17. 17. 1.3.3.2.2 Interview – the basics • If you pass the resume screen, usually the next major step is the interview • Employers often focus on eliminating applicants who are not appropriate – Don’t given them any reasons to eliminate you • The experience, for you, can be like running through a mine field. One misstep, and you're OUT - a very stressful situation. • Handle that stress by – Preparation – Visualizing – Remember that people DO get hired! photos source: pixabay - CC0 Public Domain 17
  18. 18. Interview - Preparation • Prepare for the standard interview questions and types of interviews you might have. Practice with a friend or your mirror • Prepare by knowing as much as you can about the job, the organization, the competition, the location, and the industry • Very carefully read the job description • Visit the organisation’s website • Put Google, Bing, and YouTube to work gathering important information about the organization • Check the LinkedIn Company Profile (and, if possible, the profiles of the interviewers) • Do Internet research on any other names you may have • Check stock and financial information • Lastly, check on breaking news on the organization 18
  19. 19. Interview - Visualisation • How to visualize • Find a quiet place • Clear your mind • Imagine your goals 19
  20. 20. Interview – Remember that … • Interviews vary (both structure and type) • It’s a two-way street – so ask your questions re. the job and the organization • There may be follow-up interviews 20
  21. 21. Interview – the actual interview • You know (but it bears repeating): • Arrive a few minutes ahead of time • Be dressed appropriately • Have good questions ready for the interviewer(s) • Have your cell phone turned off • Come with copies of your resume available to hand to the interviewer(s) • RELAX! Be yourself, be natural, be focused and remember that the interview is a “two-way” street • Afterwards • Sending a thank you -- if done reasonably well -- will definitely not hurt your chances at a job 21
  22. 22. 1.3.3.2.3 Presentation – the basics • Develop strong presentation skills beforehand • Also practice for “stress” types of presentations • The topic is important, but your process is even more critical! 22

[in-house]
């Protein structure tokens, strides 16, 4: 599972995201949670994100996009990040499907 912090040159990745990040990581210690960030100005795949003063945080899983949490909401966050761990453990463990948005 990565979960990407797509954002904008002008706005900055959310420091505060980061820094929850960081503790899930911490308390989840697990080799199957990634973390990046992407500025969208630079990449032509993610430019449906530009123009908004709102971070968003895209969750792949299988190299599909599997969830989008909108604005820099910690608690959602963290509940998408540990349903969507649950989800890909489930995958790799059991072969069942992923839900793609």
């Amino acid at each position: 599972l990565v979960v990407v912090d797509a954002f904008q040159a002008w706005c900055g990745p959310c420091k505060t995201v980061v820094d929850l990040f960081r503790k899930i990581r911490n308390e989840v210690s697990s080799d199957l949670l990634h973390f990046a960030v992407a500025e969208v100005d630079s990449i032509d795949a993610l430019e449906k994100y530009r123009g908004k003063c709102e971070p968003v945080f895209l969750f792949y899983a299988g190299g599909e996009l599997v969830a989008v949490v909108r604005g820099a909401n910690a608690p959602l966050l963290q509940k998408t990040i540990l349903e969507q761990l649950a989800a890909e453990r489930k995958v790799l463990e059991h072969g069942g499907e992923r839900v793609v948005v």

23. 23. Presentation – a process 23 Image pending approval
  24. 24. 1.3.3.2.4 Written Proposal – the basics • A formal way of putting forth an idea and asking for action on it • Consider who will read the proposal and the person’s knowledge level • Decide, beforehand, on YOUR process for writing a proposal and practice it 24
  25. 25. Sample proposal process • Follow these steps: 1. State your purpose 2. Give some background information 3. State a solution to the problem 4. Specify costs 5. Restate both the problem and solution 25
  26. 26. 2. Continuous innovative improvement of one’s mindset and skills • Continuous improvement – an ongoing effort to improve an individual’s skills and mental outlook • This never-ending process requires • A strategy, such as “mindfulness” • A focus on self-actualization 26
  27. 27. 2.1 Mindfulness • Mindfulness is awareness that arises through paying attention, on purpose, in the present moment, non-judgementally – Practicing mindfulness improves both mental and physical health – Mindfulness involves both concentration and acceptance – It takes practice to become comfortable with mindfulness techniques 27
  28. 28. 2.2 Self-actualization • The desire for self-fulfillment • This tendency might be phrased as the desire to become more and more what one is, to become everything that one is capable of becoming 28
  29. 29. 3. Emotional Intelligence • Emotional intelligence (EI) or emotional quotient (EQ) is the ability of individuals to • recognize their own and other people's emotions • to discriminate between different feelings and label them appropriately • to use emotional information to guide thinking and behavior 29
  30. 30. 3.1 Recognize your own and other people's emotions • Benefits of higher Emotional Intelligence • easier to form/maintain interpersonal relationships and to ‘fit in’ • better at understanding own psychological state • Note that there is no correlation between IQ and EI scores 30
  31. 31. 3.2 Discriminate between different feelings and label them • Which ones do you recognize well? • Which ones do you know know too well? • Take an online quiz Image source: Wikimedia Commons, used under Creative Commons Attribution-Share Alike 3.0 Unported license. Author: Ivan Lanin. 31
  32. 32. 3.3 Use emotional information to guide thinking and behavior • Used in these ways: • Perceiving emotions • detect and decipher emotions in faces, pictures, voices, etc. • Using emotions • harness emotions to facilitate various cognitive activities • Understanding emotions • comprehend emotion language and to appreciate complicated relationships • Managing emotions • regulate emotions in both ourselves and in others 32
  33. 33. 4. Exercise: Self-assessment and career pathway planning • Do a self-assessment (as outlined earlier) as soon as possible • Career pathway planning requires an honest look at • Career goals • Skills • Needed knowledge • Experience • Personal characteristics. • Career pathing requires YOU to make a plan to carry out your career path 33
  34. 34. How to create your career pathing • You need to decide on your career goals and desired jobs • Put your career path plan in writing • You own your career path plan 34